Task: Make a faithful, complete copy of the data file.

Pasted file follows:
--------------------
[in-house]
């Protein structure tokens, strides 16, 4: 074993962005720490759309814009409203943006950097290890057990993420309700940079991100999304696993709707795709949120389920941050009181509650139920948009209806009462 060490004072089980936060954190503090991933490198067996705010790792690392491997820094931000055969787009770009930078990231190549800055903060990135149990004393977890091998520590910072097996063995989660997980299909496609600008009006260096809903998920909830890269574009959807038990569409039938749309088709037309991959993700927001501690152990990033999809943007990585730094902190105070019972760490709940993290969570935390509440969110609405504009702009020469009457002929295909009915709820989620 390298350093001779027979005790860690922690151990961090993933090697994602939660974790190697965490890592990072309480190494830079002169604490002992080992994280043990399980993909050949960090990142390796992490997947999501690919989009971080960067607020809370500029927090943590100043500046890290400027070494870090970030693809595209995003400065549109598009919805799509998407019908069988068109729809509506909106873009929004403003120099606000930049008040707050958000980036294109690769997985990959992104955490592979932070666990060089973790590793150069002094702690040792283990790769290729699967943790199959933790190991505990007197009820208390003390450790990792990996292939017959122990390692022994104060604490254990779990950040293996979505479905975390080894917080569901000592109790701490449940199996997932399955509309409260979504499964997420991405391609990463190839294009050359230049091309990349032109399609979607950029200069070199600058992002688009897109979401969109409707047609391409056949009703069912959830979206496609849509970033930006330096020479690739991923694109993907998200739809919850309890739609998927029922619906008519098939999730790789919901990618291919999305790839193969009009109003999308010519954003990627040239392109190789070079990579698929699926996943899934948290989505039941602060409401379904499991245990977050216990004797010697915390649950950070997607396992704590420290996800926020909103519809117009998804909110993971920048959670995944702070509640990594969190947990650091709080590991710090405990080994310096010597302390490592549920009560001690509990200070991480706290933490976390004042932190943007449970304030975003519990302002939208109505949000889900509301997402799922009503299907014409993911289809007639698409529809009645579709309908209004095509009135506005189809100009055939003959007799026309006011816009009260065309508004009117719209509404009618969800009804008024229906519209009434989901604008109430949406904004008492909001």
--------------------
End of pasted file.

[in-house]
């Protein structure tokens, strides 16, 4: 074993962005720490759309814009409203943006950097290890057990993420309700940079991100999304696993709707795709949120389920941050009181509650139920948009209806009462 060490004072089980936060954190503090991933490198067996705010790792690392491997820094931000055969787009770009930078990231190549800055903060990135149990004393977890091998520590910072097996063995989660997980299909496609600008009006260096809903998920909830890269574009959807038990569409039938749309088709037309991959993700927001501690152990990033999809943007990585730094902190105070019972760490709940993290969570935390509440969110609405504009702009020469009457002929295909009915709820989620 390298350093001779027979005790860690922690151990961090993933090697994602939660974790190697965490890592990072309480190494830079002169604490002992080992994280043990399980993909050949960090990142390796992490997947999501690919989009971080960067607020809370500029927090943590100043500046890290400027070494870090970030693809595209995003400065549109598009919805799509998407019908069988068109729809509506909106873009929004403003120099606000930049008040707050958000980036294109690769997985990959992104955490592979932070666990060089973790590793150069002094702690040792283990790769290729699967943790199959933790190991505990007197009820208390003390450790990792990996292939017959122990390692022994104060604490254990779990950040293996979505479905975390080894917080569901000592109790701490449940199996997932399955509309409260979504499964997420991405391609990463190839294009050359230049091309990349032109399609979607950029200069070199600058992002688009897109979401969109409707047609391409056949009703069912959830979206496609849509970033930006330096020479690739991923694109993907998200739809919850309890739609998927029922619906008519098939999730790789919901990618291919999305790839193969009009109003999308010519954003990627040239392109190789070079990579698929699926996943899934948290989505039941602060409401379904499991245990977050216990004797010697915390649950950070997607396992704590420290996800926020909103519809117009998804909110993971920048959670995944702070509640990594969190947990650091709080590991710090405990080994310096010597302390490592549920009560001690509990200070991480706290933490976390004042932190943007449970304030975003519990302002939208109505949000889900509301997402799922009503299907014409993911289809007639698409529809009645579709309908209004095509009135506005189809100009055939003959007799026309006011816009009260065309508004009117719209509404009618969800009804008024229906519209009434989901604008109430949406904004008492909001």